For perspective, Bloomberg studies the U.S. opiate epidemic of the 1860s and 1870s.

Nashville Mayor Megan Barry (D) discussed the opioid crisis after her son died of an overdose.

Despite fears, Leafly says there are no credible reports of fentanyl-laced cannabis.

A secret supervised drug injection site has been operating somewhere in the U.S. for years.

Instead of pesticides and fertilizers, some growers use compost.

A new Massachusetts campaign aims to prevent driving while high. profiles Margarete de Santos Brito, one of three Brazilians allowed to grow MED at home. It's for her sick daughter.

Cannabis use is up more than 250% among Americans 65 and older. They're the fastest growing age cohort.

Bruce Barcott explains how to relieve “cannabis withdrawal syndrome.”

The DEA plans to slightly reduce its quota for federal government approved weed to about 978 pounds annually in 2018. The agency doesn’t know when additional grow sites could be confirmed to produce plants for medical research.  

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Spencer Vodnoy

CEO, Critical Mind Inc. Adelanto, CA

Affiliations: CA State Bar; Board Member, Adelanto Growers Association

Critical Mind, Inc. is a Medical Cannabis Cultivation and Manufacturing Facility located in Adelanto, CA. Providing the highest quality Cannabis products. Compliance without Compromise!

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Criminal Justice

Right-wing pundit and NRA spokeswoman Dana Loesch said the gun group didn’t defend black gun owner Philando Castile, who was fatally shot by a cop, because he had marijuana on hand. The NRA itself has not commented on the killing.

The Atlantic examines how plea bargaining, including for pot offenses, has corrupted the criminal justice system.

AG Sessions wants a judge known as “Hang ‘Um High Henry Hudson on a sentencing panel. Victims of crime largely oppose tougher criminal penalties for perpetrators.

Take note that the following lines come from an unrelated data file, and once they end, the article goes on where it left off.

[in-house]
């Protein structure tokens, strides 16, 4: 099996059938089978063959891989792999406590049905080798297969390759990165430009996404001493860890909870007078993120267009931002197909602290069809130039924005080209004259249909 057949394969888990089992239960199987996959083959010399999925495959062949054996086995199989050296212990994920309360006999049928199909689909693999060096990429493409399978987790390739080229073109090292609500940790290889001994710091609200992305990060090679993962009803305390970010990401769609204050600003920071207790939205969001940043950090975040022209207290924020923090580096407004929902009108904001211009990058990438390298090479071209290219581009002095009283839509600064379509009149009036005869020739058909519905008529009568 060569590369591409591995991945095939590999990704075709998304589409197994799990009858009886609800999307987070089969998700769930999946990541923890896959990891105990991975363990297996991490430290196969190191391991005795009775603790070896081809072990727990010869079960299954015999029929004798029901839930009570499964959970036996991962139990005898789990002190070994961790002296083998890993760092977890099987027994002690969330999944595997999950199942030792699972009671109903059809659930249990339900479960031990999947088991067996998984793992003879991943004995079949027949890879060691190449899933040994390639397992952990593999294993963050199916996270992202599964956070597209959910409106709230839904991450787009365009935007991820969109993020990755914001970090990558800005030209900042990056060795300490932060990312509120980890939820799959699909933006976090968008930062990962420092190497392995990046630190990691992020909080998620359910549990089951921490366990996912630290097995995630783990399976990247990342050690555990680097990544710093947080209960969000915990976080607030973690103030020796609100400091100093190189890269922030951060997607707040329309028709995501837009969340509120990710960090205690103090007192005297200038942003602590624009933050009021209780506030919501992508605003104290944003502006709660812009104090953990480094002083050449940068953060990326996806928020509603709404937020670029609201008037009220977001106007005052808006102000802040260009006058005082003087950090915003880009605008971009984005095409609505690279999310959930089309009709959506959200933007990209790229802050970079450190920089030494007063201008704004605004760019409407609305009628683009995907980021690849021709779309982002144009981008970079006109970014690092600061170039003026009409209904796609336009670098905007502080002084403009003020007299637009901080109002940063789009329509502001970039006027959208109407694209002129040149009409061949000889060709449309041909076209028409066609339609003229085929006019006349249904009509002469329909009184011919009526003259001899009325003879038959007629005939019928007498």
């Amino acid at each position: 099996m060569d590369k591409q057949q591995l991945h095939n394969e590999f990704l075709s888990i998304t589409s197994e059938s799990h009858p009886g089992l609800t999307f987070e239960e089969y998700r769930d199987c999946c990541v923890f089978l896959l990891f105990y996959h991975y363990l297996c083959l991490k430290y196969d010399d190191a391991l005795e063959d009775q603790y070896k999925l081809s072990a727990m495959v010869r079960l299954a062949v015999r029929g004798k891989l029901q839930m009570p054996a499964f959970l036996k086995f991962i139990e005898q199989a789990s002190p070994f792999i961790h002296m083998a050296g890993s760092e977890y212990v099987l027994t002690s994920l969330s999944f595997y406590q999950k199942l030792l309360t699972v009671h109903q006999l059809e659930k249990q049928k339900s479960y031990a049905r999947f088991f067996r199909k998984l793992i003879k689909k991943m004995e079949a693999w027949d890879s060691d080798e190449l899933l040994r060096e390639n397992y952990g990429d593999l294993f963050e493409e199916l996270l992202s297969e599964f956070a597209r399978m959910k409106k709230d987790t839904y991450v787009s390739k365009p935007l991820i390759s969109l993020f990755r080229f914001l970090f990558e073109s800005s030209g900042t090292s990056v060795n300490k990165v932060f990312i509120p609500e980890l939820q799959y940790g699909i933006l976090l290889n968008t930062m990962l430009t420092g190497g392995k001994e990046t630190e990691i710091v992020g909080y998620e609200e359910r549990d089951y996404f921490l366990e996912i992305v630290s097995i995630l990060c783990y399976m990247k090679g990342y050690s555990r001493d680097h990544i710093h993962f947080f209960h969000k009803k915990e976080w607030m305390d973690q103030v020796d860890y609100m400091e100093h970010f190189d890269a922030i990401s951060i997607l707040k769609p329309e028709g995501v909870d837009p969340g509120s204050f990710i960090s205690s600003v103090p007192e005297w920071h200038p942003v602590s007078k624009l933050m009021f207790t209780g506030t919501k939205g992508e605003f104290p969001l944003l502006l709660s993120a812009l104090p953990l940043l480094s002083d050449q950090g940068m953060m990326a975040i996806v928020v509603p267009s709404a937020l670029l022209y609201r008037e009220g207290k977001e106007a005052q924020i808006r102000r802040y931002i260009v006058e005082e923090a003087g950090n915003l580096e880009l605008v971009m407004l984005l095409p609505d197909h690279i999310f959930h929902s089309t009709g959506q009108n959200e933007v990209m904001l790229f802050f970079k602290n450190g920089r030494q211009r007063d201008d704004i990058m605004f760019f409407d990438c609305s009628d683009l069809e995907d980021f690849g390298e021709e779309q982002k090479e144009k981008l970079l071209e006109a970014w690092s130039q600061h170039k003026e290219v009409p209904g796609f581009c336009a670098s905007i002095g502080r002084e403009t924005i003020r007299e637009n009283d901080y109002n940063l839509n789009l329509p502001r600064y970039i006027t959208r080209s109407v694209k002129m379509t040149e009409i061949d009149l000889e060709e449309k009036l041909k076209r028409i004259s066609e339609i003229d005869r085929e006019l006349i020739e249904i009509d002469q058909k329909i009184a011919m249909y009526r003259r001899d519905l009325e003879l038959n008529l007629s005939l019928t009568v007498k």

A New York Times op-ed calls the American criminal justice system “exceptional in the worst ways possible.

Vice interviews Mexican Drug Lord El Chapo’s lawyer. Jeffrey Lichtman previously represented mobster John Gotti.

Two former Kern County, Calif., (Bakersfield) sheriff’s deputies were sentenced to probation, for stealing pot from evidence lockers and selling it on the black market. The judge spared them prison time due to the “unwavering support” of their wives.

In the Philippines, fishermen said police have been ordering them to dump the bodies of murdered drug suspects in Manila Bay.

A man was shot and killed in Madera County, Calif. (near Fresno) after confronting “guerrilla” growers on his property.

In California’s national forests, toxic waste from illegal pot farms is far worse than expected.

A lawsuit claims Seneca, S.C., police have used a pot charge to intimidate a witness to not cooperate in a federal investigation of a fatal police shooting.

A federal judge dismissed a civil rights suit filed by a woman whose three dogs were shot and killed by police during a Detroit pot raid.

Seattle fined the organizer of a small, private cannabis event, and then dropped the fine when a reporter asked about it.

The sheriff of Calaveras County, Calif., is under scrutiny for using pot revenue to bust illegal grows.


Product reviews:



Splinter News profiles activists who want Asian Americans to smoke more weed.

Cannabist founding editor Ricardo Baca writes about learning to grow.

Physicist Neil deGrasse Tyson said there’s “no reason” for cannabis to be illegal.

The Las Vegas Sun meets Nevada’s first black master grower.

Wyoming told eclipse-chasers to leave their pot at home.

Rolling Stone has been on the weed beat for 50 years.

“Freak Power” a movie about Hunter S. Thompson’s run for sheriff of Pitkin County, Colo., will be filmed in Silverton, Colo. The cast has not yet been announced.

In L.A. Weekly, I wrote about six ways to incorporate weed into your wedding.

In the Bay Area, LSD users want to rebrand the drug as an upscale, tech-y pursuit.

Here's the WeedWeek list of pot journalists on Twitter and the list of cannabusiness people on Twitter. Both are works in progress. Recommendations welcome.

I've also created two political Twitter lists you can subscribe to: Real News and Tweeting the Resistance.